We get it, photos are often tied to memories of people, experiences, or things dear to us. Or they could be downloaded from the Internet, and still hold an important place in our hearts. For that reason, it is gut-wrenching when those photos are permanently erased. Whether through an accidental format, accidental Shift + Delete, or activities of people with malicious purposes, the photos are seemingly gone forever. Don’t panic, this might not be the end of the road for you. Let us teach you how to recover permanently deleted photos. Or at least try to – a lot of factors come into play.
Can I restore permanently deleted photos from my computer?
The answer, as we mentioned, depends on a lot of factors. The main one is time. The sooner you act, the better the chances. In case you aren’t aware of how computer stores data, here’s a short explanation, Once you delete a file, even from the Recycle Bin, the file itself isn’t gone. Only the address the computer created that leads to is deleted. As you install new software or copy new files, the data is slowly overwritten. That means that if you don’t act as soon and keep adding new files, no matter how powerful the best data recovery software for Windows is, you won’t be able to restore old files.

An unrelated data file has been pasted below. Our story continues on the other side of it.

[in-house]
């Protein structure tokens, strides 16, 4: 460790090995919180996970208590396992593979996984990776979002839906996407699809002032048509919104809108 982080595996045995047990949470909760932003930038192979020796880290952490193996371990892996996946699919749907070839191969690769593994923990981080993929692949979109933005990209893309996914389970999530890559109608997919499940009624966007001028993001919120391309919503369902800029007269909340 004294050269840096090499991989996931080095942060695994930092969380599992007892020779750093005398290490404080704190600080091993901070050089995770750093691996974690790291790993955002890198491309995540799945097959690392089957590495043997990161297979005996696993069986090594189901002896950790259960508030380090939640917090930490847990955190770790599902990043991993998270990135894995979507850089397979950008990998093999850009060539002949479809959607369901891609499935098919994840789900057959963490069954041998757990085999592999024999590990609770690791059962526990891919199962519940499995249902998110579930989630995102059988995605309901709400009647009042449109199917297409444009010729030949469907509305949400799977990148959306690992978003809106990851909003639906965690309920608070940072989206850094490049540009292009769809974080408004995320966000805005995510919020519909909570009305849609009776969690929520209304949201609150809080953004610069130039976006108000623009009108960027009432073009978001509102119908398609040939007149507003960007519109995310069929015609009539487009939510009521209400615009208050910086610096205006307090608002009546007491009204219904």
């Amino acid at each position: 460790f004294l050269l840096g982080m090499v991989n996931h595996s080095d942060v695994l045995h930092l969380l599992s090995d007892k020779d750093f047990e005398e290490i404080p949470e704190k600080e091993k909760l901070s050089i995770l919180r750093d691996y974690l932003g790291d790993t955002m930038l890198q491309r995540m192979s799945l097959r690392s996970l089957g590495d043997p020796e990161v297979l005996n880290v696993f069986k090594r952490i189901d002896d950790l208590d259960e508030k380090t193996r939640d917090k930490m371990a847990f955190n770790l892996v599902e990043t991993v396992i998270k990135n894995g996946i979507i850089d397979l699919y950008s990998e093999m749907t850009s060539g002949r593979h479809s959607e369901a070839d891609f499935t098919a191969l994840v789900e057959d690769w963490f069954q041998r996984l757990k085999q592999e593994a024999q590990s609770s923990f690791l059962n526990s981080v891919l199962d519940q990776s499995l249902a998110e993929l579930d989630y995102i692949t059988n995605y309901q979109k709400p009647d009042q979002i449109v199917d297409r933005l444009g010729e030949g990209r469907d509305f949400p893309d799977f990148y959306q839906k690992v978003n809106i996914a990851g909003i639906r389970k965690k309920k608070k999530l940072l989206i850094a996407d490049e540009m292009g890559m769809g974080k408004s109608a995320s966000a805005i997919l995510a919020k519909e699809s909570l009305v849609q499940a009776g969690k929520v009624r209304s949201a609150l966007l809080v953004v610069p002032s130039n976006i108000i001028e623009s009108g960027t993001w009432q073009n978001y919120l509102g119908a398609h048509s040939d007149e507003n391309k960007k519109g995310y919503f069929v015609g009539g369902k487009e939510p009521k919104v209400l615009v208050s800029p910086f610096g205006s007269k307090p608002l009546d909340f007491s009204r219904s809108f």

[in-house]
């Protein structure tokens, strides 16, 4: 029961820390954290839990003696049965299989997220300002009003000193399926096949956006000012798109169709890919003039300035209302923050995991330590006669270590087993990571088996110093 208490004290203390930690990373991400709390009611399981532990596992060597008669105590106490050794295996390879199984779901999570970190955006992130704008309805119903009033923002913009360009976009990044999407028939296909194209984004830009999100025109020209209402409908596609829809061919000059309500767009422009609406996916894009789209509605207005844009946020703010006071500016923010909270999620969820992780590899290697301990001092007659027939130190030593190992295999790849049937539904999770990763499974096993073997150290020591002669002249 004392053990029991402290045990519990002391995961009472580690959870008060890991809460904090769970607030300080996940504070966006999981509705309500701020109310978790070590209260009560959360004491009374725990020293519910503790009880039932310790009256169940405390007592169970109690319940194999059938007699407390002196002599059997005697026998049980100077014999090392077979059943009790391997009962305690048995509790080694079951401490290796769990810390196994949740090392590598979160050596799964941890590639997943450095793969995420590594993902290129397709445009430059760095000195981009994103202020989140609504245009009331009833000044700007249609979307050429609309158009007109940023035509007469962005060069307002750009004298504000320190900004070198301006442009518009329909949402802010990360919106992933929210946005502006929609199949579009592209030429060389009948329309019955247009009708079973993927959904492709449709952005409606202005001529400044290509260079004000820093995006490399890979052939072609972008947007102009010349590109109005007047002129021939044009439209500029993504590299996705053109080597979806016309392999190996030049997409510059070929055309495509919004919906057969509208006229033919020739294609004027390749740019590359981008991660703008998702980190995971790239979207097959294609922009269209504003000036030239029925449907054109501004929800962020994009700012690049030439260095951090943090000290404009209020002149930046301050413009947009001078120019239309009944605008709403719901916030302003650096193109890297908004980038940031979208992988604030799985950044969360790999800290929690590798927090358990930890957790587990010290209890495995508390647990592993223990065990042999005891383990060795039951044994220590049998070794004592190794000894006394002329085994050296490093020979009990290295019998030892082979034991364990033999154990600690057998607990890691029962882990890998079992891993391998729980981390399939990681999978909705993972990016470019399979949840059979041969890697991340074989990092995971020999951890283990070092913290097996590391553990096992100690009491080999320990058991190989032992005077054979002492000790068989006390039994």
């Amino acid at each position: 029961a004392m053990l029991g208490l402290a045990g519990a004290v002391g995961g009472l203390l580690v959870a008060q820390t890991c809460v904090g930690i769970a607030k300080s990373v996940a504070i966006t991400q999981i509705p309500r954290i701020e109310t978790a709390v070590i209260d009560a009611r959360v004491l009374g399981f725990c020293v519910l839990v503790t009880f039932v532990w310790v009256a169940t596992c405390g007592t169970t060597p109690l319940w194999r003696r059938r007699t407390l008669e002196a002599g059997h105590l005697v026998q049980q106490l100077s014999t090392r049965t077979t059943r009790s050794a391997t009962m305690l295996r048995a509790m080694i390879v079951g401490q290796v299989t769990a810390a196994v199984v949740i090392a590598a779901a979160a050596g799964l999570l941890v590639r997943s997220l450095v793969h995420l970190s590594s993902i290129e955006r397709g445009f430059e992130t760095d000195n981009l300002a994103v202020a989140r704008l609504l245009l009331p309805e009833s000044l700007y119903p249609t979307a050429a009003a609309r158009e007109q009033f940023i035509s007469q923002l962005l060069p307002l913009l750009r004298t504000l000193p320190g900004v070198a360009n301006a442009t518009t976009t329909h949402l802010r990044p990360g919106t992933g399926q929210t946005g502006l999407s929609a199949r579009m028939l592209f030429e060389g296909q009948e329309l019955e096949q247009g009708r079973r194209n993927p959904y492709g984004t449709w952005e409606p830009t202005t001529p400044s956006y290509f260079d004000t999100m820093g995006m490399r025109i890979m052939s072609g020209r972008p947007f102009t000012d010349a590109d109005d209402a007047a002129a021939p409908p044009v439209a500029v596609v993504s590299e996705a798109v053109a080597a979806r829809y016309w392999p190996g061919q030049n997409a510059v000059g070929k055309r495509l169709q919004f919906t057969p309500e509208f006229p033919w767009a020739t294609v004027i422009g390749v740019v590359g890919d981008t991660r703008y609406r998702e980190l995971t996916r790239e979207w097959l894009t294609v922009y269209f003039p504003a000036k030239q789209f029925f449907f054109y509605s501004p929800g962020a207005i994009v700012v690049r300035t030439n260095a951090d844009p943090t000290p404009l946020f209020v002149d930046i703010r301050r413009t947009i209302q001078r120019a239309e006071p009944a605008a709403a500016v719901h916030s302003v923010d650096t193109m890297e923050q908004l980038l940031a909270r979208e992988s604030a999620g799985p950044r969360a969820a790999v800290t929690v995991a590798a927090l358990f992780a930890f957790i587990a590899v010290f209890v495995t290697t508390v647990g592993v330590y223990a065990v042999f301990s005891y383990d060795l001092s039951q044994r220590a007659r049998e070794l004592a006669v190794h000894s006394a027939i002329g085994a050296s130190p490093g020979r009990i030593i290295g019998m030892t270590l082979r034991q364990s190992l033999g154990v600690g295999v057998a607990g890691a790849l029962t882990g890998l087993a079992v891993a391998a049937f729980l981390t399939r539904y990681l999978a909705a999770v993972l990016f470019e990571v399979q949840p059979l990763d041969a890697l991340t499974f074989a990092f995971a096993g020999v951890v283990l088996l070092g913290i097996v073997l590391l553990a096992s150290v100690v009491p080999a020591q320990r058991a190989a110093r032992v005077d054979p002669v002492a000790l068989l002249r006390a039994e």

What should I do first?
- Again, do not copy new data or install anything new, no matter how small and insignificant it looks.
- Verify that the files are gone from your Recycle Bin. You might have deleted a file, but never went through and emptied the Recycle Bin. It sounds stupid, but it will save you a lot of time and nerves if it’s true.
- System Restore won’t help you. Although it does have a “Restore” part in its name, it doesn’t include erased files. It only saves the current state of installed programs, system files, and registry settings.
How to restore permanently deleted photos from a backup
We think of our readers as intelligent and security enthusiasts. For that reason, we’ll assume you’re the person that thinks ahead and wants to prevent disasters happening to you. Even if you aren’t, we’ll go through the process of demonstrating how to create a backup of your system. This includes personal files, unlike System Restore, and will prevent you from pulling your hair at losing data ever again.